“First, Haitians received food and shelter; now the moving image has joined the humanitarian response. All over this rattled capital city, Port-au-Prince, outdoor screens are popping up, as a handful of organizations race to produce programming that entertains and informs the hundreds of thousands of displaced people living in camps without televisions or radios.”
June 18, 2010
Via Soap Opera, Getting Information To Displaced Haitians
The New York Times 06/10/10
The Black Film Center/Archive at Indiana University was established in 1981 as the first archival repository dedicated to collecting, preserving, and making available historically and culturally significant films by and about black people. The BFC/A's primary objectives are to promote scholarship on black film and to serve as an open resource for scholars, researchers, students, and the general public; to encourage creative film activity by independent black filmmakers; and to undertake and support research on the history, impact, theory, and aesthetics of black film traditions. View all posts by BFC/A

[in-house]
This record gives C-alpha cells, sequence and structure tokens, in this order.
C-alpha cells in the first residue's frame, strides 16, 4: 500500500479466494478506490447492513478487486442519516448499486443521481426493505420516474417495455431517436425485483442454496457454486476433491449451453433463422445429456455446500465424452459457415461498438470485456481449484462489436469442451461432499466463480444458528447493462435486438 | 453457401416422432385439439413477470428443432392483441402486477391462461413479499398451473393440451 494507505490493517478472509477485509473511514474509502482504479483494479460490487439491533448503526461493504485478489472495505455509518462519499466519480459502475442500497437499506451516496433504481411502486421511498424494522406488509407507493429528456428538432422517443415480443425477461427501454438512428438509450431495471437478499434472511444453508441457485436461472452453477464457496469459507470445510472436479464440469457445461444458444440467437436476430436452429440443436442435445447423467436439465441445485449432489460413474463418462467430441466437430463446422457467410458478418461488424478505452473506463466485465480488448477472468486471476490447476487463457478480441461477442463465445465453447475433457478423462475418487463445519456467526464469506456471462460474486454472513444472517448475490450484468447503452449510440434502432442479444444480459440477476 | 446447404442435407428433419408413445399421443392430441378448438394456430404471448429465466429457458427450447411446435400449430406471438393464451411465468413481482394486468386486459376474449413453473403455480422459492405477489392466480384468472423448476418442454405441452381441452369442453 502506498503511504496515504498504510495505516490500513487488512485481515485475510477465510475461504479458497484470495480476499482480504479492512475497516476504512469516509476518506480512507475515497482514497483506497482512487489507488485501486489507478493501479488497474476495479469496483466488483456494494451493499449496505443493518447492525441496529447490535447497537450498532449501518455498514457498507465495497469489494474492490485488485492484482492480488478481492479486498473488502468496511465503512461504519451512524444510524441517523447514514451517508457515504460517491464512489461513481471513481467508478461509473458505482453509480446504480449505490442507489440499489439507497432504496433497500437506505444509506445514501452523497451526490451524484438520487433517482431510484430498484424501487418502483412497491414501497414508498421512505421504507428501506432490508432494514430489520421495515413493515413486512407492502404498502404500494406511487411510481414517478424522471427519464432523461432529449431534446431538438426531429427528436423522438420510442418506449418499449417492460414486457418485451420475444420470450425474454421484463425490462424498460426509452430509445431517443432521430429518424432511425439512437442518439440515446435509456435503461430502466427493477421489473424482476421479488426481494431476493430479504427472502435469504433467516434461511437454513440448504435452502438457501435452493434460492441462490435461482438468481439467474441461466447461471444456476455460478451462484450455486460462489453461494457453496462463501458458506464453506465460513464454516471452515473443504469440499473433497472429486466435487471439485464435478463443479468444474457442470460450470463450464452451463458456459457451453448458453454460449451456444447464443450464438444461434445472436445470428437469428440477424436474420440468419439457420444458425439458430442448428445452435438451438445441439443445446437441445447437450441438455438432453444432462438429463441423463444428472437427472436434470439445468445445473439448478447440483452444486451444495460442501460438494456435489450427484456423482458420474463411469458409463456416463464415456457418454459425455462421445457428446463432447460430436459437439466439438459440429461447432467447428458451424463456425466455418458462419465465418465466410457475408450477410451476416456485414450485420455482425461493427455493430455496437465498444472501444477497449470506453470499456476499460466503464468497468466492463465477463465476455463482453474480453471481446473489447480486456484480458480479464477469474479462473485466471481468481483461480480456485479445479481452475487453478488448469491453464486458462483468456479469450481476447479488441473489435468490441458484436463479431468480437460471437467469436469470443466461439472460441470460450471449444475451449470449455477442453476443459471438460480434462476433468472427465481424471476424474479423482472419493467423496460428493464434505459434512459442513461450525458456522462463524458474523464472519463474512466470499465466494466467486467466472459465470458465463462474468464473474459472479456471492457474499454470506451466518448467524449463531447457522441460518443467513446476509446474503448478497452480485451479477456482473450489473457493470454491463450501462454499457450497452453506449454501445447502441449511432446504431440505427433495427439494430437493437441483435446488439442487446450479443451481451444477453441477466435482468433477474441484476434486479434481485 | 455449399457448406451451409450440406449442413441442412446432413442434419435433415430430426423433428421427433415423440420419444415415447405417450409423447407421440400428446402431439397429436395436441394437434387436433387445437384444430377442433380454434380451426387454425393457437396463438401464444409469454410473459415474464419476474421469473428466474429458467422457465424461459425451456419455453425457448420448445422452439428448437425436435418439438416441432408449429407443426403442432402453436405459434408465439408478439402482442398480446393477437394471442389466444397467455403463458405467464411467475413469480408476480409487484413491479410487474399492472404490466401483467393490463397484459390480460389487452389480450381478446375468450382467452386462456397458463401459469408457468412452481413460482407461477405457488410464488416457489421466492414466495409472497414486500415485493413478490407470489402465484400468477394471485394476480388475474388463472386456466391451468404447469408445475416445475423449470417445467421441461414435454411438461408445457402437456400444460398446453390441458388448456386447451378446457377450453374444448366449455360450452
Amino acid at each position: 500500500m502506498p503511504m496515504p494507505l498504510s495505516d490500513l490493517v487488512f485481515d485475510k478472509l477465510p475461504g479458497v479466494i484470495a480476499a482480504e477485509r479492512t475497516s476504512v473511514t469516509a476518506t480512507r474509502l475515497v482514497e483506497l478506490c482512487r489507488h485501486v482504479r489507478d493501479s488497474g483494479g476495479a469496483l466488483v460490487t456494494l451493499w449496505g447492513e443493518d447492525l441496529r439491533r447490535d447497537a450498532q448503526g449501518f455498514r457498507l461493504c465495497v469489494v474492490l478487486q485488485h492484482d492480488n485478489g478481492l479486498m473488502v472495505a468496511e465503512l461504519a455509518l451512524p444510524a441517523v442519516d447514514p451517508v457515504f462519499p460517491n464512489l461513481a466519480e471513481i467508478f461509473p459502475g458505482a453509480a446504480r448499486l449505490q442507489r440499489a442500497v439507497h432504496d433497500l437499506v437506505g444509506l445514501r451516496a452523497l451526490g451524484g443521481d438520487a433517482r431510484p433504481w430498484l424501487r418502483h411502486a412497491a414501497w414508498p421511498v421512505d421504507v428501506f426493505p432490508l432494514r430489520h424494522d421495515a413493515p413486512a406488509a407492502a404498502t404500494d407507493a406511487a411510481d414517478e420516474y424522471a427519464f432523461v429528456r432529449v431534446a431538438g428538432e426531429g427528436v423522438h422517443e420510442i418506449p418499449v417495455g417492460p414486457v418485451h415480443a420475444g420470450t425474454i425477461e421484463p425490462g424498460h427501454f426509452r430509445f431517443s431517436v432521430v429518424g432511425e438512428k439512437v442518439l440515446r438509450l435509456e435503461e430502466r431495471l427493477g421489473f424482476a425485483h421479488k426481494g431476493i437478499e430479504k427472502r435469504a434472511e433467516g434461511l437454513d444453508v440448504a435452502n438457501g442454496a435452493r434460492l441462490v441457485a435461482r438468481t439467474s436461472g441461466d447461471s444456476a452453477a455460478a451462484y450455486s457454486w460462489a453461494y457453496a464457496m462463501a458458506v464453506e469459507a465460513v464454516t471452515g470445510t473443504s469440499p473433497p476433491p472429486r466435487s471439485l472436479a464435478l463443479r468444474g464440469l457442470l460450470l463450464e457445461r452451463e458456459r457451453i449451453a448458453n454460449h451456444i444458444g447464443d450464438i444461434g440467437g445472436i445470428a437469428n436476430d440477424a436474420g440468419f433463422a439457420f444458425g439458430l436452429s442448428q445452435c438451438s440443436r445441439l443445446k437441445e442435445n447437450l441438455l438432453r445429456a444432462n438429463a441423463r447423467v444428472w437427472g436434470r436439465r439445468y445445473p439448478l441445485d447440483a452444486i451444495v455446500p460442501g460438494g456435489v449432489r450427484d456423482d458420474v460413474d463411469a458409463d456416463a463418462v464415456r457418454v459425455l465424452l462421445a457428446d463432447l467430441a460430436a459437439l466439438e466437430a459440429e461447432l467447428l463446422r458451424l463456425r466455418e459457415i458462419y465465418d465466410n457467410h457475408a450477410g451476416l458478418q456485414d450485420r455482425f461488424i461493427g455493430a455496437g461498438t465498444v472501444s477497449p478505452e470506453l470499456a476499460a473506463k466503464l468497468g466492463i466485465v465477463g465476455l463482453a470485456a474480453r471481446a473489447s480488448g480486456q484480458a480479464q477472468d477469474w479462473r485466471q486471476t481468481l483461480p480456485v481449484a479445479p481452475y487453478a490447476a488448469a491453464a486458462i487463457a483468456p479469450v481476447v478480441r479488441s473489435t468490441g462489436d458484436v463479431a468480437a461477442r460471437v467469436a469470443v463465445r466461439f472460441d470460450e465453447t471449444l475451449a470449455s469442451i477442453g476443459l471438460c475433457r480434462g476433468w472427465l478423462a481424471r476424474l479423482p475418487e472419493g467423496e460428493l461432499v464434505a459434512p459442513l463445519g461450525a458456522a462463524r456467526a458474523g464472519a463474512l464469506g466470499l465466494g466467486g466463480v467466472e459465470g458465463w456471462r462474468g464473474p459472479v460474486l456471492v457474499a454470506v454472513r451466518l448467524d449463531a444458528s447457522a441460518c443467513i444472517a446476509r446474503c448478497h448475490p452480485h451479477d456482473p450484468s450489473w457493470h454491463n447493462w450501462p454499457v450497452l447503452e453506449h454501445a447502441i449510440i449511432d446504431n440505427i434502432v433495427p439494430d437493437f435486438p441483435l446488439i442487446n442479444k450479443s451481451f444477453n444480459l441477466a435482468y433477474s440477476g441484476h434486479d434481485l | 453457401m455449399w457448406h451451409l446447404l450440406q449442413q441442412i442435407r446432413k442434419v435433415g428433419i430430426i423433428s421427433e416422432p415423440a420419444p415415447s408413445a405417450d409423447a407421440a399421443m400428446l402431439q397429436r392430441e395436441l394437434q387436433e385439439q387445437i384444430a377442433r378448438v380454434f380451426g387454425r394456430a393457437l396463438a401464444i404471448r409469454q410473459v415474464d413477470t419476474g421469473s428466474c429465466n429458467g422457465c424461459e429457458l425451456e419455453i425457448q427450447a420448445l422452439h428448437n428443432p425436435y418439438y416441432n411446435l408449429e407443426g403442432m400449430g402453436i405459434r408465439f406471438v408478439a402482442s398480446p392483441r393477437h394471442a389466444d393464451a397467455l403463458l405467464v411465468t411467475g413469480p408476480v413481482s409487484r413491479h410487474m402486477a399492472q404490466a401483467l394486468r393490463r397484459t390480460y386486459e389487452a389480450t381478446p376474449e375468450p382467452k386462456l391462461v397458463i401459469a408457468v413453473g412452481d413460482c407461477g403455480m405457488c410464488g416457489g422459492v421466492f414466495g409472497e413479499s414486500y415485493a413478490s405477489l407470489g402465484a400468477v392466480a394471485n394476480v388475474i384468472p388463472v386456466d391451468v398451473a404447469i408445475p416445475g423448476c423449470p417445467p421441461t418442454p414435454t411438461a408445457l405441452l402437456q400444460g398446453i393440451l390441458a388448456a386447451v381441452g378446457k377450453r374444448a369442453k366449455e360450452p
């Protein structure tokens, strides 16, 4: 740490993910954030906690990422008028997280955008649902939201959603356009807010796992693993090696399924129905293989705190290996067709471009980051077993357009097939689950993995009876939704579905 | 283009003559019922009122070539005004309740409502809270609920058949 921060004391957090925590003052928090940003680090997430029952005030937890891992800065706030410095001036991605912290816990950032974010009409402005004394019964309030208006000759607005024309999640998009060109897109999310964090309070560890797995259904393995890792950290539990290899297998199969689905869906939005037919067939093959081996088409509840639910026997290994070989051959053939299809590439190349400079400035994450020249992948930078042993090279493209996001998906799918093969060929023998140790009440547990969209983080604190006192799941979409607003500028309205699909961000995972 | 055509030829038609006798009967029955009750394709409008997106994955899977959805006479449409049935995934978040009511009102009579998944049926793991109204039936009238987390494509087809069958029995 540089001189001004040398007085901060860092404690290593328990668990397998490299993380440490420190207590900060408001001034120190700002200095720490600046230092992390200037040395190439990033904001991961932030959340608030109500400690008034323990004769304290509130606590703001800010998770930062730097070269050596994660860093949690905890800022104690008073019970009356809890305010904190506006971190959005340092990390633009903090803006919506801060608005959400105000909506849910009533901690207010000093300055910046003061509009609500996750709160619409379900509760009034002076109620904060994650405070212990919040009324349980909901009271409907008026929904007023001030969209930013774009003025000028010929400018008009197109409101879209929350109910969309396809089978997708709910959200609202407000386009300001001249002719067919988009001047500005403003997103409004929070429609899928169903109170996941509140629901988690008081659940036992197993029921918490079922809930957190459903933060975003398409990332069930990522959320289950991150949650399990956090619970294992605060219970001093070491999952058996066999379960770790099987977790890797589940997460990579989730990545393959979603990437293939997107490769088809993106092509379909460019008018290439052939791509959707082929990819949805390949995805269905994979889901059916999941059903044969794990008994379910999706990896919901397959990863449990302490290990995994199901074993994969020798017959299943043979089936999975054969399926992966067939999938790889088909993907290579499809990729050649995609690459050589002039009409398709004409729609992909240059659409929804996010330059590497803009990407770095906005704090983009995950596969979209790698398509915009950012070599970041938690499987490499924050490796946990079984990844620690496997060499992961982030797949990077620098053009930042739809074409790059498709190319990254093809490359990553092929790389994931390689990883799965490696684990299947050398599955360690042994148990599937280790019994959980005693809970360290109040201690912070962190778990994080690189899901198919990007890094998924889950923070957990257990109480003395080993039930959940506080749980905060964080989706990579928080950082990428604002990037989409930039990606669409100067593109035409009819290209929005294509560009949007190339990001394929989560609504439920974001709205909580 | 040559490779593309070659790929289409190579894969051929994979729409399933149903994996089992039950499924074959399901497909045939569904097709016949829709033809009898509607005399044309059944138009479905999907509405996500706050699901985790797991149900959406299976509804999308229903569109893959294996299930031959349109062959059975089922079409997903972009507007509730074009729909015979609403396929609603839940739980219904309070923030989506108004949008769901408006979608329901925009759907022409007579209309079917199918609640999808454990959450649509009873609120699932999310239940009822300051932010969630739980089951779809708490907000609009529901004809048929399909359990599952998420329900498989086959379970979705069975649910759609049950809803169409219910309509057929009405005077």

This entry was posted on Friday, June 18th, 2010 at 9:00 AM and tagged with Cardeaux Camp, film, Haiti, Port-au-Prince, soap opera, The New York Times and posted in News. You can follow any responses to this entry through the RSS 2.0 feed.
Isaac Moore on In Memoriam: Phyllis R. Klotma… James on The Pulse: What about Language… Teke Wiggin on Paul Robeson, the Spanish Civi… Jessie Maple’s… on Into the Archive: Exploring th… La fiscalía de activ… on Paul Robeson, the Spanish Civi…